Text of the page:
9. Zhou, G., Shi, Q.S., et al. (2015). The Three Bacterial Lines of Defense against Antimicrobial Agents. Int J Mol Sci. 16(9): p. 21711-21733. DOI: 10.3390/ijms160921711.
10. Morton, J.F. (1990). Mucilaginous plants and their uses in medicine. Journal of Ethnopharmacology. 29(3): p. 245-266.
11. Mueed, A., Shibli, S., et al. (2022). Flaxseed Bioactive Compounds: Chemical Composition, Functional Properties, Food Applications and Health Benefits-Related Gut Microbes. Foods. 11(20). DOI: 10.3390/foods11203307.
12. Xu, H., Zhao, F., et al. (2019). Metagenomic analysis revealed beneficial effects of probiotics in improving the composition and function of the gut microbiota in dogs with diarrhoea. Food Funct. 10(5): p. 2618-2629. DOI: doi: 10.1039/c9fo00087a.
13. Sivamaruthi, B.S., Kesika, P., and Chaiyasut, C. (2021). Influence of Probiotic Supplementation on Health Status of the Dogs: A Review. Applied Sciences. 11(23). DOI: 10.3390/app112311384.
14. Kim, B., Wang, Y.C., et al. (2019). Enterococcus faecium secreted antigen A generates muropeptides to enhance host immunity and limit bacterial pathogenesis. Elife. 8. DOI: 10.7554/eLife.45343.
15. Gao, H., Li, X., et al. (2022). The Functional Roles of Lactobacillus acidophilus in Different Physiological and Pathological Processes. J Microbiol Biotechnol. 32(10): p. 1226-1233. DOI: 10.4014/jmb.2205.05041.
16. Alessandri, G., Ossiprandi, M.C., et al. (2019). Bifidobacterial Dialogue With Its Human Host and Consequent Modulation of the Immune System. Front Immunol. 10: p. 2348. DOI: 10.3389/fimmu.2019.02348.
17. Barkhidarian, B., Roldos, L., et al. (2021). Probiotic Supplementation and Micronutrient Status in Healthy Subjects: A Systematic Review of Clinical Trials. Nutrients. 13(9). DOI: 10.3390/nu13093001.
18. Shobha (2019). Antibiotics and Nutritional Implications- The Drugs-Nutrients Interactions. Acta Scientific Nutritional Health. 3.6: p. 51-54.
19. Bito, T., Okumura, E., et al. (2020). Potential of Chlorella as a Dietary Supplement to Promote Human Health. Nutrients. 12(9). DOI: 10.3390/nu12092524.
20. Cotas, J., Leandro, A., et al. (2020). A Comprehensive Review of the Nutraceutical and Therapeutic Applications of Red Seaweeds (Rhodophyta). Life (Basel). 10(3). DOI: 10.3390/life10030019.
21. Playford, R.J. and Weiser, M.J. (2021). Bovine Colostrum: Its Constituents and Uses. Nutrients. 13(1). DOI: 10.3390/nu13010265.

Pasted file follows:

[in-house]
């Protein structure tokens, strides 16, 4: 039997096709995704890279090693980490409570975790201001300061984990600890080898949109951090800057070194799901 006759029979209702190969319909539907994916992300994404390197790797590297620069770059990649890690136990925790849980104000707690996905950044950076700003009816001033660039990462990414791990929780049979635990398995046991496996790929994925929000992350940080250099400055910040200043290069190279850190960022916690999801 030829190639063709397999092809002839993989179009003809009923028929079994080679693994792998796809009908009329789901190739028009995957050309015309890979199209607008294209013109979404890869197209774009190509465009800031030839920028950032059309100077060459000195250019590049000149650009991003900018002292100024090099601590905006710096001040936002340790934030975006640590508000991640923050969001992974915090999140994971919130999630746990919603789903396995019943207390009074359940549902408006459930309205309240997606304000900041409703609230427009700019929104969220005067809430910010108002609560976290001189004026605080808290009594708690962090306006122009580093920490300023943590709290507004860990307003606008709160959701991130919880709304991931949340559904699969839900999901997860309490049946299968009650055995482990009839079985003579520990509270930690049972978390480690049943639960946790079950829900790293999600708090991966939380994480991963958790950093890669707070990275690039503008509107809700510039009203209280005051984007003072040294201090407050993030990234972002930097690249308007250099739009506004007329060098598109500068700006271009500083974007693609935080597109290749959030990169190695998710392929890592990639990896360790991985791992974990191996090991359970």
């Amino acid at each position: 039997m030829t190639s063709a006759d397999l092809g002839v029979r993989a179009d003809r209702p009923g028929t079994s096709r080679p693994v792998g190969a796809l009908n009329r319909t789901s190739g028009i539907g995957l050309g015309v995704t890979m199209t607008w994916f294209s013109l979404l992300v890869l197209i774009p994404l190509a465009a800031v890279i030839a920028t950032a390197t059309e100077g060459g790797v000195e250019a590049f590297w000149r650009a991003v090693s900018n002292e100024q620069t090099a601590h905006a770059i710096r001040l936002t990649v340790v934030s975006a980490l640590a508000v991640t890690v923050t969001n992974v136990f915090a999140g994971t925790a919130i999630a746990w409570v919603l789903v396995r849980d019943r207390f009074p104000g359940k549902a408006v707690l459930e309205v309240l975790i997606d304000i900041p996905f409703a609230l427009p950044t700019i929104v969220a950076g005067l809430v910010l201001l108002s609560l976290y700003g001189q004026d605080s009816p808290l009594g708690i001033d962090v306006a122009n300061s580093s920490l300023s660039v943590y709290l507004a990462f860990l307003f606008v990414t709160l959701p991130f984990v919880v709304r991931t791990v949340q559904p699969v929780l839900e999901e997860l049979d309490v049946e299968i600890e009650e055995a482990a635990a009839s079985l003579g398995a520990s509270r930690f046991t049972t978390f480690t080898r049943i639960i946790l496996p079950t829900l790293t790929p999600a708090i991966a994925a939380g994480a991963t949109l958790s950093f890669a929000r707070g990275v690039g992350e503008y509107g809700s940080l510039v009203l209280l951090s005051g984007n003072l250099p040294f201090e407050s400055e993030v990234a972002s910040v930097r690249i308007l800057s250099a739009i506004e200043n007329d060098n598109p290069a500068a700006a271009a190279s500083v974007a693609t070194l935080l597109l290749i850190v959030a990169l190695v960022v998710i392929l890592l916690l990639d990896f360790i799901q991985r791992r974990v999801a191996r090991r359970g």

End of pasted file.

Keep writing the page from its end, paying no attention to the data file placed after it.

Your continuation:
22. Satyaraj, E., Reynolds, A., et al. (2013). Supplementation of diets with bovine colostrum influences immune function in dogs. Br J Nutr. 110(12): p. 2216-2221.
23. Winkler, J. and Ghosh, S. (2018). Therapeutic Potential of Fulvic Acid in Chronic Inflammatory Diseases and Diabetes. J Diabetes Res. 2018: p. 5391014. DOI: 10.1155/2018/5391014.
24. Seo, Y.S., Lee, H.B., et al. (2020). Dietary Carbohydrate Constituents Related to Gut Dysbiosis and Health. Microorganisms. 8(3). DOI: 10.3390/microorganisms8030427.
25. Orsolya Julianna, T., Kata, V., et al. (2020). Factors Affecting Canine Obesity Seem to Be Independent of the Economic Status of the Country-A Survey on Hungarian Companion Dogs. Animals (Basel). 10(8). DOI: 10.3390/ani10081267.
26. Hiney, K., Sypniewski, L., et al. (2021). Clinical health markers in dogs fed raw meat-based or commercial extruded kibble diets. Journal of Animal Science. 99(6). DOI: 10.1093/jas/skab133.
27. Tran, Q.D., Hendriks, W.H., and van der Poel, A.F.B. (2008). Effects of extrusion processing on nutrients in dry pet food. Journal of the Science of Food and Agriculture. 88(9): p. 1487-1493. DOI: 10.1002/jsfa.3247.
28. Huang, Z., Pan, Z., et al. (2020). The canine gastrointestinal microbiota: early studies and research frontiers. Gut Microbes. 11(4): p. 635-654. DOI: 10.1080/19490976.2019.1704142.
29. Kim, J., An, J.U., et al. (2017). Differences in the gut microbiota of dogs (Canis lupus familiaris) fed a natural diet or a commercial feed revealed by the Illumina MiSeq platform. Gut Pathog. 9: p. 68. DOI: 10.1186/s13099-017-0218-5.
30. Schmidt, M., Unterer, S., et al. (2018). The fecal microbiome and metabolome differs between dogs fed Bones and Raw Food (BARF) diets and dogs fed commercial diets. PLoS One. 13(8): p. e0201279. DOI: 10.1371/journal.pone.0201279.
31. Bermingham, E.N., Maclean, P., et al. (2017). Key bacterial families (Clostridiaceae, Erysipelotrichaceae and Bacteroidaceae) are related to the digestion of protein and energy in dogs. PeerJ. 5: p. e3019. DOI: 10.7717/peerj.3019.
32. Sandri, M., Dal Monego, S., et al. (2017). Raw meat based diet influences faecal microbiome and end products of fermentation in healthy dogs. BMC Vet Res. 13(1): p. 65. DOI: 10.1186/s12917-017-0981-z.